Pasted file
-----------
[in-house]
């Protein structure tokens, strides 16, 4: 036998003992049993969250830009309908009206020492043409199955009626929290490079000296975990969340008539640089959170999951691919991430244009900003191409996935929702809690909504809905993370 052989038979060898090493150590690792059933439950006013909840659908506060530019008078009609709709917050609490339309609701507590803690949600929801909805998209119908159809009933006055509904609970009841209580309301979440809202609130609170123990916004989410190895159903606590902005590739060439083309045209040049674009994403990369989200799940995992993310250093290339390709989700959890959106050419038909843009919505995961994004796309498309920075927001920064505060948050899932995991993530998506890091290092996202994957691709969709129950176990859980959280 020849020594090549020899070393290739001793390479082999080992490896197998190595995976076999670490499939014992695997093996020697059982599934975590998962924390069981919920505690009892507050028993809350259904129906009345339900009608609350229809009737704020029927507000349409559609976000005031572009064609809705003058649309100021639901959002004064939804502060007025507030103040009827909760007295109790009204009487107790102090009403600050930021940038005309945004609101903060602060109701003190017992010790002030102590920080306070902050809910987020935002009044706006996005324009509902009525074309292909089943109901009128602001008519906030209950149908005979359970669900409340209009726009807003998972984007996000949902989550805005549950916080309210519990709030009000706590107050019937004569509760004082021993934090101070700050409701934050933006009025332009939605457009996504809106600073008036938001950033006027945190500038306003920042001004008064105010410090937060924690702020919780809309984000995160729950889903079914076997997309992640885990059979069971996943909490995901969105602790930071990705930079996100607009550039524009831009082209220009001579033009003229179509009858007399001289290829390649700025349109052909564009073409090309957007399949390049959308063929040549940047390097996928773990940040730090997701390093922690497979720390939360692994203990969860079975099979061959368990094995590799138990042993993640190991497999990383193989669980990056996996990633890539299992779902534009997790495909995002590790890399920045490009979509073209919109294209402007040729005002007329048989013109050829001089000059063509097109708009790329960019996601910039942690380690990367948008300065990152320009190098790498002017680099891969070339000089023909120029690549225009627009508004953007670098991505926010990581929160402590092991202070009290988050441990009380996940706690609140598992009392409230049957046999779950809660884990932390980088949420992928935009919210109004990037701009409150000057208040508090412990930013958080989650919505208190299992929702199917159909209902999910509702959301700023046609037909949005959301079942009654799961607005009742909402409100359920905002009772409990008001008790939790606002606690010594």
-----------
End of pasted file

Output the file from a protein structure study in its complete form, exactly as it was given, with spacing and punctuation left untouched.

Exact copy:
[in-house]
């Protein structure tokens, strides 16, 4: 036998003992049993969250830009309908009206020492043409199955009626929290490079000296975990969340008539640089959170999951691919991430244009900003191409996935929702809690909504809905993370 052989038979060898090493150590690792059933439950006013909840659908506060530019008078009609709709917050609490339309609701507590803690949600929801909805998209119908159809009933006055509904609970009841209580309301979440809202609130609170123990916004989410190895159903606590902005590739060439083309045209040049674009994403990369989200799940995992993310250093290339390709989700959890959106050419038909843009919505995961994004796309498309920075927001920064505060948050899932995991993530998506890091290092996202994957691709969709129950176990859980959280 020849020594090549020899070393290739001793390479082999080992490896197998190595995976076999670490499939014992695997093996020697059982599934975590998962924390069981919920505690009892507050028993809350259904129906009345339900009608609350229809009737704020029927507000349409559609976000005031572009064609809705003058649309100021639901959002004064939804502060007025507030103040009827909760007295109790009204009487107790102090009403600050930021940038005309945004609101903060602060109701003190017992010790002030102590920080306070902050809910987020935002009044706006996005324009509902009525074309292909089943109901009128602001008519906030209950149908005979359970669900409340209009726009807003998972984007996000949902989550805005549950916080309210519990709030009000706590107050019937004569509760004082021993934090101070700050409701934050933006009025332009939605457009996504809106600073008036938001950033006027945190500038306003920042001004008064105010410090937060924690702020919780809309984000995160729950889903079914076997997309992640885990059979069971996943909490995901969105602790930071990705930079996100607009550039524009831009082209220009001579033009003229179509009858007399001289290829390649700025349109052909564009073409090309957007399949390049959308063929040549940047390097996928773990940040730090997701390093922690497979720390939360692994203990969860079975099979061959368990094995590799138990042993993640190991497999990383193989669980990056996996990633890539299992779902534009997790495909995002590790890399920045490009979509073209919109294209402007040729005002007329048989013109050829001089000059063509097109708009790329960019996601910039942690380690990367948008300065990152320009190098790498002017680099891969070339000089023909120029690549225009627009508004953007670098991505926010990581929160402590092991202070009290988050441990009380996940706690609140598992009392409230049957046999779950809660884990932390980088949420992928935009919210109004990037701009409150000057208040508090412990930013958080989650919505208190299992929702199917159909209902999910509702959301700023046609037909949005959301079942009654799961607005009742909402409100359920905002009772409990008001008790939790606002606690010594």